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Rick Stroud, Greg Auman and Matt Baker

How much can Jameis Winston improve in 2nd NFL season?

Jameis Winston's rookie QB rating was very close to Cam Newton's in 2011.


Jameis Winston's rookie QB rating was very close to Cam Newton's in 2011.



As Bucs quarterback Jameis Winston prepares for his second NFL season, a fundamental question to Tampa Bay's overall success is a simple one: How much better can Winston be compared to his rookie year?

You'll hear about the supposed "sophomore slump" -- and such a thing certainly happens on occasion, in the NFL like any other sport -- but over the last five years, a large majority of young quarterbacks improve in their second seasons.

If you look at quarterbacks since 2011 who threw at least 150 passes in each of their first two seasons, 76 percent -- 13 out of 17 -- saw their quarterback rating improve in their second season. Seven of those 13 saw their rating jump by at least 10 points.

Their average quarterback rating went up about six points -- from a collective 79.4 as rookies to an 85.3 in their second year.

Want the really optimistic stat gleaned from the data? Consider touchdown-to-interception ratio, a fairly telling stat. Those 17 quarterbacks combined to average 1.26 touchdowns for every interception as rookies, but in their second year, that ratio jumped to 1.80 -- that's a 43 percent improvement.

Another way to look at it -- their total touchdown passes went up by 18 percent after their rookie year, and their interceptions dropped by 17 percent. Take Winston's rookie numbers -- 22 touchdown passes and 15 interceptions -- and apply those same average changes, and he would have 26 touchdown passes and 12 picks in 2016.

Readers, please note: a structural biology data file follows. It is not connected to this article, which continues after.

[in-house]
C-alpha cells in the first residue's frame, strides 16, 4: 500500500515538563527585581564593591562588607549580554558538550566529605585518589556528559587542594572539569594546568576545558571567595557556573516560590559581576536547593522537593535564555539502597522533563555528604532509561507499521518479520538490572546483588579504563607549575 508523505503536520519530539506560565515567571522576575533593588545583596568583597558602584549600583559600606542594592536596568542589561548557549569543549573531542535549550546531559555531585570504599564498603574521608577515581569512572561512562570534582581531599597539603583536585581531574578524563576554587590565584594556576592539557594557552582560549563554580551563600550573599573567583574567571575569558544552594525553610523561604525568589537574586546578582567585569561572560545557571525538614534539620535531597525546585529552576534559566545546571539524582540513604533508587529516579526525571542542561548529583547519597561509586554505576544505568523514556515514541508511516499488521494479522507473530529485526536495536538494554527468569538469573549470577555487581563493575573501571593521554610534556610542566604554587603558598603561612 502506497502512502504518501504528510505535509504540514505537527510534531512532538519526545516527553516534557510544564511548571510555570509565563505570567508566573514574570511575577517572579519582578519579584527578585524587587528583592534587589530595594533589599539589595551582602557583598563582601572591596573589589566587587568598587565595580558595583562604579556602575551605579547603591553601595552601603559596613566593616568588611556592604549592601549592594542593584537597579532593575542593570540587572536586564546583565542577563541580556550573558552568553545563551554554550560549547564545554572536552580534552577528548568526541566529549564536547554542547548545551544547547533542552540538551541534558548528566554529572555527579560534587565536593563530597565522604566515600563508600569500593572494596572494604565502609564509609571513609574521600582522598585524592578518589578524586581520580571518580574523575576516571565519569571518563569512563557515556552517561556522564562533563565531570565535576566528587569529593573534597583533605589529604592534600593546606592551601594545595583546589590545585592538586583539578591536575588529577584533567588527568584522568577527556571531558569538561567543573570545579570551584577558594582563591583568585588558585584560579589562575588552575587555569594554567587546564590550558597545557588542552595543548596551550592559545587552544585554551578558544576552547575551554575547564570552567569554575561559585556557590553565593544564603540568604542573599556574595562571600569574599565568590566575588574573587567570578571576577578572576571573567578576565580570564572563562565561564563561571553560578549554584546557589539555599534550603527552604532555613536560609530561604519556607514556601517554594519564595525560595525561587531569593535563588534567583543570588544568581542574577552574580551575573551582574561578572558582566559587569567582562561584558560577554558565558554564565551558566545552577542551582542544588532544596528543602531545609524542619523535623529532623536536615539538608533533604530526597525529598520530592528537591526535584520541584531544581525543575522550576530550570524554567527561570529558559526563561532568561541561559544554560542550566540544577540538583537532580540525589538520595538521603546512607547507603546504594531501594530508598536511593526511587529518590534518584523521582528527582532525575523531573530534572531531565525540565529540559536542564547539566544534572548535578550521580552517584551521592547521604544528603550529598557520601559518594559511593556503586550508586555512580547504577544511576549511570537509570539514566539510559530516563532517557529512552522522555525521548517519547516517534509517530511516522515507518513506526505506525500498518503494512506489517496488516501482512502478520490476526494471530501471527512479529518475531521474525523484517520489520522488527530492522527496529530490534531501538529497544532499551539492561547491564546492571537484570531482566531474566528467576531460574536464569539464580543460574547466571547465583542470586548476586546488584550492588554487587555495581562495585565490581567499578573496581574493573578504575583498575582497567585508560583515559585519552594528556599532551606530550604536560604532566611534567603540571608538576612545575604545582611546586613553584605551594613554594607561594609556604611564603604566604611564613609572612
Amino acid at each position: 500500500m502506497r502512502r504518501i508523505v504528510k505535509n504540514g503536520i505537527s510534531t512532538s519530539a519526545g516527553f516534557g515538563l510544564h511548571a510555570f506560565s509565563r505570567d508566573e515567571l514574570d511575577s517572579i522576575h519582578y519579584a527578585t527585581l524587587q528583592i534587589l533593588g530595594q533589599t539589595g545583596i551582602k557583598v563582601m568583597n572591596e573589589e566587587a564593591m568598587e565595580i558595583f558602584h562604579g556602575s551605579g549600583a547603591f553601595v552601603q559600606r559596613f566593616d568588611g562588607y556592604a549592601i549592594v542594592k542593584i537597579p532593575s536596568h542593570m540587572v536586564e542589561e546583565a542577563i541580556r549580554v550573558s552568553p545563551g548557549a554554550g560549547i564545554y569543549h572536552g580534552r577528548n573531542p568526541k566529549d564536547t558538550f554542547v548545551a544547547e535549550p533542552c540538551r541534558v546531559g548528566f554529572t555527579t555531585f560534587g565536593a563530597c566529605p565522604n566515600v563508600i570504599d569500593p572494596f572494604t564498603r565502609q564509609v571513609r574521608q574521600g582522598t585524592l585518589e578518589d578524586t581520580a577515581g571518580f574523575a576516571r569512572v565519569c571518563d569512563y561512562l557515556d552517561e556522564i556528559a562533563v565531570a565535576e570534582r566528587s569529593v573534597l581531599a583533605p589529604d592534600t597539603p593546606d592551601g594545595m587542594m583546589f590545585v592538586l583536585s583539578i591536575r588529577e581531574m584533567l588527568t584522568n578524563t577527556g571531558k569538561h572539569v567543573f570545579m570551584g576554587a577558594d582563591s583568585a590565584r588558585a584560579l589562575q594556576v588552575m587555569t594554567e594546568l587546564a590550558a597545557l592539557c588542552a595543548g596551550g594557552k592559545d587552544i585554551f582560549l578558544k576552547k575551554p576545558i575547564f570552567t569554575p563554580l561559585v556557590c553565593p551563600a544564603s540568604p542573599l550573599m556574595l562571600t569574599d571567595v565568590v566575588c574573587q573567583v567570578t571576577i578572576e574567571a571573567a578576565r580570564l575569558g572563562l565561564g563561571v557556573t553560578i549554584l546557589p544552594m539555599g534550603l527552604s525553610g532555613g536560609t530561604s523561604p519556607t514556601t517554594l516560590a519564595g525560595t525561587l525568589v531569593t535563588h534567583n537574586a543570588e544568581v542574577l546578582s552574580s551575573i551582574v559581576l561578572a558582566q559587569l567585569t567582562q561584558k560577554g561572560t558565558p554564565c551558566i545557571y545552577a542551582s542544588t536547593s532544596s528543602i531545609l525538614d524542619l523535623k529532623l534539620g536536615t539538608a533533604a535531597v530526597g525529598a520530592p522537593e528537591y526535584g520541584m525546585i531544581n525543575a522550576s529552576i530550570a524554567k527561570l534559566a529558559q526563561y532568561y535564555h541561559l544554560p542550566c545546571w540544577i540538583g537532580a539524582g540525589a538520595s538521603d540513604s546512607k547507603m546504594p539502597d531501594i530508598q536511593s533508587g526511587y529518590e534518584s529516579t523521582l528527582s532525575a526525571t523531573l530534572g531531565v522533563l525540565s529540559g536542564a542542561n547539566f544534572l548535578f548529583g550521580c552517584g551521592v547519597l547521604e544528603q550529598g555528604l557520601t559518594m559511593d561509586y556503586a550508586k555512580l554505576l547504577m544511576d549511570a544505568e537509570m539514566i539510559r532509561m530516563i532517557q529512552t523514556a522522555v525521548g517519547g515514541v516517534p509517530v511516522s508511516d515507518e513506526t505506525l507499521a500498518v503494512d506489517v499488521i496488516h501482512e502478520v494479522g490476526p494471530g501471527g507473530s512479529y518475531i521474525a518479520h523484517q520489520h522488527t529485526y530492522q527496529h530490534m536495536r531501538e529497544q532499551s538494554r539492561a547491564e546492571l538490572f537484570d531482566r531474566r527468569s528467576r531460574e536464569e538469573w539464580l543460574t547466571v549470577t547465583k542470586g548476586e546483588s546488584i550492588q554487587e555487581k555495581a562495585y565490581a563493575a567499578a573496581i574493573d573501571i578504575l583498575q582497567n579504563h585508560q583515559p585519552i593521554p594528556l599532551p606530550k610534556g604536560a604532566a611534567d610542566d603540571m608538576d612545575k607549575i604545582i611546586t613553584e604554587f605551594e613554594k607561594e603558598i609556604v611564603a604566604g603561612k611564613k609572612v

If you consider the top three quarterbacks from the 2014 draft, the improvements are even more drastic: in Jacksonville's Blake Bortles, Minnesota's Teddy Bridgewater and Oakland's Derek Carr, you had three quarterbacks whose touchdowns went from 46 as rookies to 81 the next year, while throwing fewer interceptions (41 to 40). Carr's quarterback rating jumped by 14.5 points, and Bortles' by 18.7.

Again, this isn't every quarterback. The most glaring exception in the last five years is, of course, the Redskins' Robert Griffin III, who had 20 touchdowns against just five interceptions in a spectacular rookie season, then had 16 touchdowns against 12 interceptions the next year, going 3-10 after leading Washington to the playoffs as a rookie. The other three QBs to see their ratings drop, however, weren't generally drafted high -- Tennessee's Zach Mettenberger, Tampa Bay's Mike Glennon (whose rating dropped less than a point) and Cleveland's Brandon Weeden.

Every quarterback changes in different ways -- Andrew Luck cut his interceptions in half his second year. Ryan Tannehill doubled his touchdown passes. Nick Foles had a ridiculous leap to 27 touchdowns and two interceptions in a wild outlier of a second season. 

How much does an NFL team improve with a second-year quarterback? The QB is only part of that equation, of course, but Oakland went from 3-13 to 7-9 with Carr, Minnesota from 6-6 to 11-5 with Bridgewater, and Jacksonville from 3-10 to 5-11 under Bortles.

Those 17 quarterbacks won 41 percent of their starts as rookies, then 48 percent in their second year -- it's a modest increase, almost identical to the increase from a 6-10 team to a 7-9 mark.

Winston's rookie QB rating was very close to Cam Newton's in 2011 -- in his second year, Newton actually threw fewer touchdowns, but cut his interceptions from 17 to 12, and the Panthers improved from 6-10 to 7-9. As the last five years show, it's well within Winston to do much better -- or worse -- than that improvement in his second NFL season.

[Last modified: Tuesday, July 26, 2016 3:28pm]


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